In his third NHL game, Karlsson scored the deciding goal in the fourth round of the shootout to lift the Ducks to a 4-3 win against the Philadelphia Flyers on Tuesday.
Karlsson started down the right side of the ice, cut toward the middle and snapped a wrist shot from the hash marks that beat Flyers goalie Steve Mason past his glove.
"You just have to smile about the situation," Karlsson said. "You've got to think you're going to be the hero. You can't go out there and think, ‘What if I miss it?’ You have to stay positive."
Karlsson’s shootout-deciding goal Tuesday came one day after he scored his first two NHL goals, including the game-winner, in the Ducks' 5-1 defeat of the Buffalo Sabres.
"I can't complain," Karlsson said. "Hopefully I can just keep it going."
Jakob Silfverberg also scored for the Ducks in the shootout, and goaltender Frederik Andersen stopped three of four Flyers shooters, in addition to making 39 saves in regulation and overtime in his third straight start.
Anaheim returns home with wins in the final three games of its season-opening four-game road trip. After losing to the Pittsburgh Penguins to open the season, the Ducks defeated the Detroit Red Wings, Sabres and Flyers in a four-day span.
"To win the last three on the road was something that we thought we didn't know if we could do, but it was a great goal to have, and we did it," Ducks coach Bruce Boudreau said.
Claude Giroux scored the Flyers' only goal in the shootout. It's the second straight shootout loss for the Flyers; they lost 4-3 to the Montreal Canadiens in the tiebreaker Saturday.
The Flyers have lost seven straight shootouts; their last win in the tiebreaker was Dec. 30, 2013, at the Vancouver Canucks. The Flyers' 27 shootout wins are the second-fewest since the League adopted the shootout in 2005.
"They're big points," Giroux said. "Maybe they don't look like it right now, but the end of the season those two points are going to be crucial probably. We just have to make sure next time we get it done."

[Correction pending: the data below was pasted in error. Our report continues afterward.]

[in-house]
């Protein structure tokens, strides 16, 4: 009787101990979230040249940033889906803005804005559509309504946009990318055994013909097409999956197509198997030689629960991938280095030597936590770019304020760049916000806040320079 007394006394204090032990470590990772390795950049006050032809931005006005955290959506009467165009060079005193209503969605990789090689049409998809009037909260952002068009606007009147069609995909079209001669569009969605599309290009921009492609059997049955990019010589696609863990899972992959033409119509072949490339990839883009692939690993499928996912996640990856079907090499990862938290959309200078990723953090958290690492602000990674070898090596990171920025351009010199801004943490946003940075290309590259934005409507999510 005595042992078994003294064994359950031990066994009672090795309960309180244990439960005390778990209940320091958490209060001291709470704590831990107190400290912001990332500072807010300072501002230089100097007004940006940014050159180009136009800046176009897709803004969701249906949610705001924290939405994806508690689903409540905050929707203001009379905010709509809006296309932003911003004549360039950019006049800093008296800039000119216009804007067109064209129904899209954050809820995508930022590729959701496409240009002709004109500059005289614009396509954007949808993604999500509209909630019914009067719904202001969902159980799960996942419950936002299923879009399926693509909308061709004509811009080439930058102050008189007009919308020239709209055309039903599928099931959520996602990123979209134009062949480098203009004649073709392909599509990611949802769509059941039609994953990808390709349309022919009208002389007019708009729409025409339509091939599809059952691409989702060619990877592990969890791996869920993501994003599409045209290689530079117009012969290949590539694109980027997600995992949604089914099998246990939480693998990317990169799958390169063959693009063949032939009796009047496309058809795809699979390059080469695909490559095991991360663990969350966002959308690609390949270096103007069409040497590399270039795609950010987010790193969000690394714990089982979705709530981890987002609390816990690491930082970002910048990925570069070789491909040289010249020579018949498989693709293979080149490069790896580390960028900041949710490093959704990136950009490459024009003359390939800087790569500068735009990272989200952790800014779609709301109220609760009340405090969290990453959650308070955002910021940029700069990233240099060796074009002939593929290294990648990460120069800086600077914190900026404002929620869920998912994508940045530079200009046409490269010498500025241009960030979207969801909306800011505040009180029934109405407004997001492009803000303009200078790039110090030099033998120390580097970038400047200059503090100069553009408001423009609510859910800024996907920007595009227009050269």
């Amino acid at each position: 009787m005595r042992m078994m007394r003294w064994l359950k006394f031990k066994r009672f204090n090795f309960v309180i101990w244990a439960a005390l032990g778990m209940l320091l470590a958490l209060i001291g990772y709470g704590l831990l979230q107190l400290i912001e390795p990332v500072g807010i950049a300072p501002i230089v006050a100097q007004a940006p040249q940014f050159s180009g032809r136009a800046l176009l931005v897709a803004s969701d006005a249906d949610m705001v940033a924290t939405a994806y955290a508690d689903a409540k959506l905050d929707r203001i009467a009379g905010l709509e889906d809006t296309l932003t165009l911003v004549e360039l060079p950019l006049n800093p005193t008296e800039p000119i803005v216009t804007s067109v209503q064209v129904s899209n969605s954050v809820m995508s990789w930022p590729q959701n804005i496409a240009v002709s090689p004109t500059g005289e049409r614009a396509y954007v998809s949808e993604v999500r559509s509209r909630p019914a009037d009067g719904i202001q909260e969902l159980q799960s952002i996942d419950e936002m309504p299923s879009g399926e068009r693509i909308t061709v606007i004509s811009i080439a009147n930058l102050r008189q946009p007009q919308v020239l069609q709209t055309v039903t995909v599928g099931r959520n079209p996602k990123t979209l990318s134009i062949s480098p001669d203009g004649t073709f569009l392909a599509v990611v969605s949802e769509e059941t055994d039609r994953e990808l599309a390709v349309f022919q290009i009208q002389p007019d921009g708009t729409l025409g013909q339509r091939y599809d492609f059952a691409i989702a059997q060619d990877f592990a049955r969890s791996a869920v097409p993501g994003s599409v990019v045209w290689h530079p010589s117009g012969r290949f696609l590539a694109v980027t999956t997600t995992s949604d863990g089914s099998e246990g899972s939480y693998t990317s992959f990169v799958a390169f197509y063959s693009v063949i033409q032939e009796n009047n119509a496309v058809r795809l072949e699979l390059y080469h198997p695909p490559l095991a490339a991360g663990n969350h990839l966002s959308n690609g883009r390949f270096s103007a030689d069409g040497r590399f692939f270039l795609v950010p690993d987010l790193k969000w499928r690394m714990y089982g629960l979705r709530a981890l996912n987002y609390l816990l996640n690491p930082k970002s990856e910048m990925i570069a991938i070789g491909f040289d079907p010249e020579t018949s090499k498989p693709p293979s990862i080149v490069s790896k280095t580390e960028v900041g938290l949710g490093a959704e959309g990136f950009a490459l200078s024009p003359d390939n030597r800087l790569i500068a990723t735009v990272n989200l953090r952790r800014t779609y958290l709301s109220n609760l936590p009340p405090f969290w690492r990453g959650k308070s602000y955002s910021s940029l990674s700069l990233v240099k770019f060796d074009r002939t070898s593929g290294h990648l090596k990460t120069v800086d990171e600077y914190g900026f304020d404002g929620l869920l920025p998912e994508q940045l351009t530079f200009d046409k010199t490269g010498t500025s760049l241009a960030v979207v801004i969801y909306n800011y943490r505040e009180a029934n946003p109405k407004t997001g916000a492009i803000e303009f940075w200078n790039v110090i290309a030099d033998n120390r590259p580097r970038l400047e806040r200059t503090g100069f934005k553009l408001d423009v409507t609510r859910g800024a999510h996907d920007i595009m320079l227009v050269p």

The Flyers forced overtime on Voracek's first goal of the season with 5:20 left in the third, at the end of a strong shift by the line of Giroux, Voracek and Michael Raffl. They had the Ducks pinned deep in their zone, and when the Ducks' Andrew Cogliano tried to clear the puck, Flyers defenseman Michael Del Zotto held it in at the point. He spun it deep for Voracek, who walked out from behind the Anaheim net to Andersen's right and beat him to the far side, over his glove.
The Ducks led 2-0 after one period, but the Flyers answered with two power-play goals late in the second. Anaheim stole back the momentum on Beleskey's goal with 16.7 seconds remaining in the period.
Elevated to the top line Monday after Patrick Maroon was injured in the second period, Beleskey has scored in three straight games.
Beleskey carried the puck into the Philadelphia zone along the right side and dropped a pass for Ryan Getzlaf. The Anaheim captain lost the puck but regained it along the wall. He spun away from Flyers forward Matt Read and spotted Beleskey cutting to the net behind the Flyers' Nick Schultz and Sean Couturier, who collided, leaving a lane for Getzlaf to thread a pass. Beleskey made one deke and lifted the puck over lunging Mason.
"That was big," Getzlaf said. "We hadn't had the best game either as a line. We were scrambling around the whole time. It was nice to get a little possession time and make some plays out there."
The Flyers had worked hard to tie the game in the second. They took advantage of three Anaheim penalties, including a 5-on-3 power play that led to Streit's goal at 12:43 of the second.
Despite playing the second game of a back-to-back against a Philadelphia team that had two days off, Anaheim opened the scoring on Jackman's goal at 12:20 of the first, then doubled their lead on Smith-Pelly's power-play goal at 16:53.
The Flyers are winless in their first four games for the fourth time in franchise history, first since 2008-09, when they started 0-3-1. The longest the Flyers have gone into a season without a win is six games, and that's happened twice -- in 1999-2000, when they started 0-5-1 before recovering to advance to the Eastern Conference Final, and in 2008-09, when they started 0-3-3.
Flyers coach Craig Berube was happy with the effort he saw.
"We played a solid game all game pretty much," he said. "We made a couple of mistakes, and they capitalized. The third goal is a mistake that can't be made. But other than that the guys played hard and did a lot of good stuff. In the end we don't win, [so] obviously it wasn't good enough, and we know that. But there were a lot of good things to build off of. We're going to go practice and get better."
The Ducks head home with six of a possible eight points on their trip. They're off until Friday, when they open a five-game homestand against the Minnesota Wild.
"It's not easy," Getzlaf said. "Makes the flight a lot easier when you battle back and get the two points you needed."
Follow Adam Kimelman on Twitter: @NHLAdamK